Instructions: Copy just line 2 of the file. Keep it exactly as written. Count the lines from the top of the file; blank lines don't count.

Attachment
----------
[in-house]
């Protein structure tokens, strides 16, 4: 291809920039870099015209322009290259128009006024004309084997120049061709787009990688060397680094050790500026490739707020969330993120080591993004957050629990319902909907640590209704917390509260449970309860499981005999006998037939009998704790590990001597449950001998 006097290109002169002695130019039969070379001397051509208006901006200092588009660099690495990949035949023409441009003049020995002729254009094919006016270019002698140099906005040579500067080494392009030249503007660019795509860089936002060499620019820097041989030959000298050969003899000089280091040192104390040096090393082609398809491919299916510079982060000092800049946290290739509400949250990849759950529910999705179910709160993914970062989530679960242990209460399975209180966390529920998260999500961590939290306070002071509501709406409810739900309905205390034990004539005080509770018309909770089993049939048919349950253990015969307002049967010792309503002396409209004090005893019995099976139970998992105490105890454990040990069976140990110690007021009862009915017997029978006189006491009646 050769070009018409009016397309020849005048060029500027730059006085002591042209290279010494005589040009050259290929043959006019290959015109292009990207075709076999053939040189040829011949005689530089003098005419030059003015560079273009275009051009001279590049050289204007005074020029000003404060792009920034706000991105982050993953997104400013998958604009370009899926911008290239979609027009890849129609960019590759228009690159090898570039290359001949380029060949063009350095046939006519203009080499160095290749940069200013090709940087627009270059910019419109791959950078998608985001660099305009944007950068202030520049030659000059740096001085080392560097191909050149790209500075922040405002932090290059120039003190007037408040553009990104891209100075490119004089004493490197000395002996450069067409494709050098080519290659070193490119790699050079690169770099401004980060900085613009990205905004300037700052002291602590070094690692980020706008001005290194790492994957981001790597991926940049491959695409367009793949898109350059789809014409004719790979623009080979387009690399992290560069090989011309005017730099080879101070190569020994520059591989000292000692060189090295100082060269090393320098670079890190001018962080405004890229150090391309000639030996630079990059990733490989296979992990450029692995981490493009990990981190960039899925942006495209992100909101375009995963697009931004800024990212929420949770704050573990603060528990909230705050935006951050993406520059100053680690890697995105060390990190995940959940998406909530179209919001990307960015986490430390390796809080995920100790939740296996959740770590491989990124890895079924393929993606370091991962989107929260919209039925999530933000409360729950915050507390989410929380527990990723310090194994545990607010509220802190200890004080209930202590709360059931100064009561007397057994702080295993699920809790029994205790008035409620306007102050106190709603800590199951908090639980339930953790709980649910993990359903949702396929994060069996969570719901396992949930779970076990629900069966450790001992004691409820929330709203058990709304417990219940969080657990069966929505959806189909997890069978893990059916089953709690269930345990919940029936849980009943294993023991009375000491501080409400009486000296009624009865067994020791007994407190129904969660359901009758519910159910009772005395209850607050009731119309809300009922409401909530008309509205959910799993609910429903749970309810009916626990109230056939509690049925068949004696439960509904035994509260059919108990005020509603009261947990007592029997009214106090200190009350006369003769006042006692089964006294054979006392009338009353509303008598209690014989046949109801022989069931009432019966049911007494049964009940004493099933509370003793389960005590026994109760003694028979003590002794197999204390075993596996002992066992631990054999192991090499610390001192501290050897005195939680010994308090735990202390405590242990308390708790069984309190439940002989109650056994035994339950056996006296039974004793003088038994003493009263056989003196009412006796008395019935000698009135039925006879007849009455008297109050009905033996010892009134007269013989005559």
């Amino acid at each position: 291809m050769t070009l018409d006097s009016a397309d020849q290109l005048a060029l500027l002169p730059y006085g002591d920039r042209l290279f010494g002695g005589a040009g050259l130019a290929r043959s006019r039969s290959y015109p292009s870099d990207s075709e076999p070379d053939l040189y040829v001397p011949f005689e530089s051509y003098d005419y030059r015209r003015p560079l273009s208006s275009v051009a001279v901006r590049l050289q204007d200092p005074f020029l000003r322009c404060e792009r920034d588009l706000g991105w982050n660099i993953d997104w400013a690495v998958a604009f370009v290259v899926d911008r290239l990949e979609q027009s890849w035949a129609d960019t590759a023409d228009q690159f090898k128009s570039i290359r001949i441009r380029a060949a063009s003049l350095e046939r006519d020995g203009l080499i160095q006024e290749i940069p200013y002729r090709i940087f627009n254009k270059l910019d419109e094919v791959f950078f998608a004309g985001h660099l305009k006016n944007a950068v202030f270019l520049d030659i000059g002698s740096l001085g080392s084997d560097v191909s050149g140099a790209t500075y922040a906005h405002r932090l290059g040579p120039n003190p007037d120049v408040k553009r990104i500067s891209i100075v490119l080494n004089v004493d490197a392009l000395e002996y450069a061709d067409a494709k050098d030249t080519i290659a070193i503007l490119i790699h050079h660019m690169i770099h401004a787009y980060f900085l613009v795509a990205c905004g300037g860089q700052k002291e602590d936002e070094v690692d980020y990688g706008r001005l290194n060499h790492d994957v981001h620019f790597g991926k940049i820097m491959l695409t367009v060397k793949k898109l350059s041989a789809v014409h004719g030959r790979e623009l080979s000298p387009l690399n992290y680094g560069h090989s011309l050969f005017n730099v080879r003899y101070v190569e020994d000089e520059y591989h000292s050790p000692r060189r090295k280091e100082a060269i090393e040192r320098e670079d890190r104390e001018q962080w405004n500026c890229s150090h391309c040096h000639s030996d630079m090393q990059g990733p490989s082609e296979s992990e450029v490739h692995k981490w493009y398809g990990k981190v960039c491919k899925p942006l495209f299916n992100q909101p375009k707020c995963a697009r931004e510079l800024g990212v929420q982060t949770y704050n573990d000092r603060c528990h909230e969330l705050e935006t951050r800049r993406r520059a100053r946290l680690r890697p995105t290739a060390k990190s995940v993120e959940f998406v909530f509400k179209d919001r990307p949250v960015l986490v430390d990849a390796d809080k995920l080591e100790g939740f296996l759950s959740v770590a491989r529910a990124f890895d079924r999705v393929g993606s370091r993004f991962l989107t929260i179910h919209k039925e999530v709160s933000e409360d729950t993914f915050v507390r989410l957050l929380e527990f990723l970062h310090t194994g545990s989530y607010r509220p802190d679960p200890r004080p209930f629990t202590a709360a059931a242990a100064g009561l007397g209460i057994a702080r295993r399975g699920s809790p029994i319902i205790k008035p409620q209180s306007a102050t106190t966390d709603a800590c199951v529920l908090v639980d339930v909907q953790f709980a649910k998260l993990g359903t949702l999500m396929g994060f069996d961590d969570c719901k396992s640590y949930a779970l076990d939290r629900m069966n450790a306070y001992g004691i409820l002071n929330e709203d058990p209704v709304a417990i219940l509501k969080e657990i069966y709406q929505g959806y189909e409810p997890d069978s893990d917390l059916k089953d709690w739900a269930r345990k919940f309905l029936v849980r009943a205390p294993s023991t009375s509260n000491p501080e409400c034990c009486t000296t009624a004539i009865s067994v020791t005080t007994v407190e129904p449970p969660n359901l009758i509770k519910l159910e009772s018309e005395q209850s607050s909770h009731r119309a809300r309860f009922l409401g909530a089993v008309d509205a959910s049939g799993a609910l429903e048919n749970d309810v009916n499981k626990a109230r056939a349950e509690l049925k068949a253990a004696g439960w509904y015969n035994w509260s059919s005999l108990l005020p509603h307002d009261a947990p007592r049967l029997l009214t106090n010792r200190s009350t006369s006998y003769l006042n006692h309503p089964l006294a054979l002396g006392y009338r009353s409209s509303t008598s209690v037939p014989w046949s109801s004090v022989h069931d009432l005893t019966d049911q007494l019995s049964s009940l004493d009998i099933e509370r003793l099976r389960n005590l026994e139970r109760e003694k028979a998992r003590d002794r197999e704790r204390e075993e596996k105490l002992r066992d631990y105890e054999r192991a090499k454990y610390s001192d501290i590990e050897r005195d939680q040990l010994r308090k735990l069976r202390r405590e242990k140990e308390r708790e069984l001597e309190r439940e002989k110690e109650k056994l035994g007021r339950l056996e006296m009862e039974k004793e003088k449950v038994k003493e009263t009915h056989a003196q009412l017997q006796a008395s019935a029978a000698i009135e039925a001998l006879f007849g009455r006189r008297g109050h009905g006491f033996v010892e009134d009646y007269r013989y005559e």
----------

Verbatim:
């Protein structure tokens, strides 16, 4: 291809920039870099015209322009290259128009006024004309084997120049061709787009990688060397680094050790500026490739707020969330993120080591993004957050629990319902909907640590209704917390509260449970309860499981005999006998037939009998704790590990001597449950001998 006097290109002169002695130019039969070379001397051509208006901006200092588009660099690495990949035949023409441009003049020995002729254009094919006016270019002698140099906005040579500067080494392009030249503007660019795509860089936002060499620019820097041989030959000298050969003899000089280091040192104390040096090393082609398809491919299916510079982060000092800049946290290739509400949250990849759950529910999705179910709160993914970062989530679960242990209460399975209180966390529920998260999500961590939290306070002071509501709406409810739900309905205390034990004539005080509770018309909770089993049939048919349950253990015969307002049967010792309503002396409209004090005893019995099976139970998992105490105890454990040990069976140990110690007021009862009915017997029978006189006491009646 050769070009018409009016397309020849005048060029500027730059006085002591042209290279010494005589040009050259290929043959006019290959015109292009990207075709076999053939040189040829011949005689530089003098005419030059003015560079273009275009051009001279590049050289204007005074020029000003404060792009920034706000991105982050993953997104400013998958604009370009899926911008290239979609027009890849129609960019590759228009690159090898570039290359001949380029060949063009350095046939006519203009080499160095290749940069200013090709940087627009270059910019419109791959950078998608985001660099305009944007950068202030520049030659000059740096001085080392560097191909050149790209500075922040405002932090290059120039003190007037408040553009990104891209100075490119004089004493490197000395002996450069067409494709050098080519290659070193490119790699050079690169770099401004980060900085613009990205905004300037700052002291602590070094690692980020706008001005290194790492994957981001790597991926940049491959695409367009793949898109350059789809014409004719790979623009080979387009690399992290560069090989011309005017730099080879101070190569020994520059591989000292000692060189090295100082060269090393320098670079890190001018962080405004890229150090391309000639030996630079990059990733490989296979992990450029692995981490493009990990981190960039899925942006495209992100909101375009995963697009931004800024990212929420949770704050573990603060528990909230705050935006951050993406520059100053680690890697995105060390990190995940959940998406909530179209919001990307960015986490430390390796809080995920100790939740296996959740770590491989990124890895079924393929993606370091991962989107929260919209039925999530933000409360729950915050507390989410929380527990990723310090194994545990607010509220802190200890004080209930202590709360059931100064009561007397057994702080295993699920809790029994205790008035409620306007102050106190709603800590199951908090639980339930953790709980649910993990359903949702396929994060069996969570719901396992949930779970076990629900069966450790001992004691409820929330709203058990709304417990219940969080657990069966929505959806189909997890069978893990059916089953709690269930345990919940029936849980009943294993023991009375000491501080409400009486000296009624009865067994020791007994407190129904969660359901009758519910159910009772005395209850607050009731119309809300009922409401909530008309509205959910799993609910429903749970309810009916626990109230056939509690049925068949004696439960509904035994509260059919108990005020509603009261947990007592029997009214106090200190009350006369003769006042006692089964006294054979006392009338009353509303008598209690014989046949109801022989069931009432019966049911007494049964009940004493099933509370003793389960005590026994109760003694028979003590002794197999204390075993596996002992066992631990054999192991090499610390001192501290050897005195939680010994308090735990202390405590242990308390708790069984309190439940002989109650056994035994339950056996006296039974004793003088038994003493009263056989003196009412006796008395019935000698009135039925006879007849009455008297109050009905033996010892009134007269013989005559």